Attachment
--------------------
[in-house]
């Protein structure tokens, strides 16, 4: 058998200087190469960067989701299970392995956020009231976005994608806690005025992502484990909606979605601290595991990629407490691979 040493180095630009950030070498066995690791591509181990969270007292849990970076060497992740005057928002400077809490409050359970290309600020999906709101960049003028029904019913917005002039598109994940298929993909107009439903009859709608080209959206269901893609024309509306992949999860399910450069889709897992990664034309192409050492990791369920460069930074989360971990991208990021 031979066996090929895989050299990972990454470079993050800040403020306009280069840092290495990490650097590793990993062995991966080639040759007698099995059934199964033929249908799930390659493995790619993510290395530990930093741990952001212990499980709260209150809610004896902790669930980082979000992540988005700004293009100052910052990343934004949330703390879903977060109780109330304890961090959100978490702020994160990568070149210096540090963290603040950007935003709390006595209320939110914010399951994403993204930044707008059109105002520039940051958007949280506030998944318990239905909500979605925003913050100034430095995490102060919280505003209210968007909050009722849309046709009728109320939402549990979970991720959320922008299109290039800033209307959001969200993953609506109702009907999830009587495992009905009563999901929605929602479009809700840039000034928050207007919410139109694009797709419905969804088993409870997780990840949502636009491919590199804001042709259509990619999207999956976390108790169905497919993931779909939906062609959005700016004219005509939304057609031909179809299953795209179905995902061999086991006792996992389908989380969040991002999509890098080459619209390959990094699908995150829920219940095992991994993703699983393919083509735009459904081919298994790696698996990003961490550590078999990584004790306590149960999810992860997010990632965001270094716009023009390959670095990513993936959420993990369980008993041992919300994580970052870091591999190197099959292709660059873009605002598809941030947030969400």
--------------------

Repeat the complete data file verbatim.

[in-house]
């Protein structure tokens, strides 16, 4: 058998200087190469960067989701299970392995956020009231976005994608806690005025992502484990909606979605601290595991990629407490691979 040493180095630009950030070498066995690791591509181990969270007292849990970076060497992740005057928002400077809490409050359970290309600020999906709101960049003028029904019913917005002039598109994940298929993909107009439903009859709608080209959206269901893609024309509306992949999860399910450069889709897992990664034309192409050492990791369920460069930074989360971990991208990021 031979066996090929895989050299990972990454470079993050800040403020306009280069840092290495990490650097590793990993062995991966080639040759007698099995059934199964033929249908799930390659493995790619993510290395530990930093741990952001212990499980709260209150809610004896902790669930980082979000992540988005700004293009100052910052990343934004949330703390879903977060109780109330304890961090959100978490702020994160990568070149210096540090963290603040950007935003709390006595209320939110914010399951994403993204930044707008059109105002520039940051958007949280506030998944318990239905909500979605925003913050100034430095995490102060919280505003209210968007909050009722849309046709009728109320939402549990979970991720959320922008299109290039800033209307959001969200993953609506109702009907999830009587495992009905009563999901929605929602479009809700840039000034928050207007919410139109694009797709419905969804088993409870997780990840949502636009491919590199804001042709259509990619999207999956976390108790169905497919993931779909939906062609959005700016004219005509939304057609031909179809299953795209179905995902061999086991006792996992389908989380969040991002999509890098080459619209390959990094699908995150829920219940095992991994993703699983393919083509735009459904081919298994790696698996990003961490550590078999990584004790306590149960999810992860997010990632965001270094716009023009390959670095990513993936959420993990369980008993041992919300994580970052870091591999190197099959292709660059873009605002598809941030947030969400």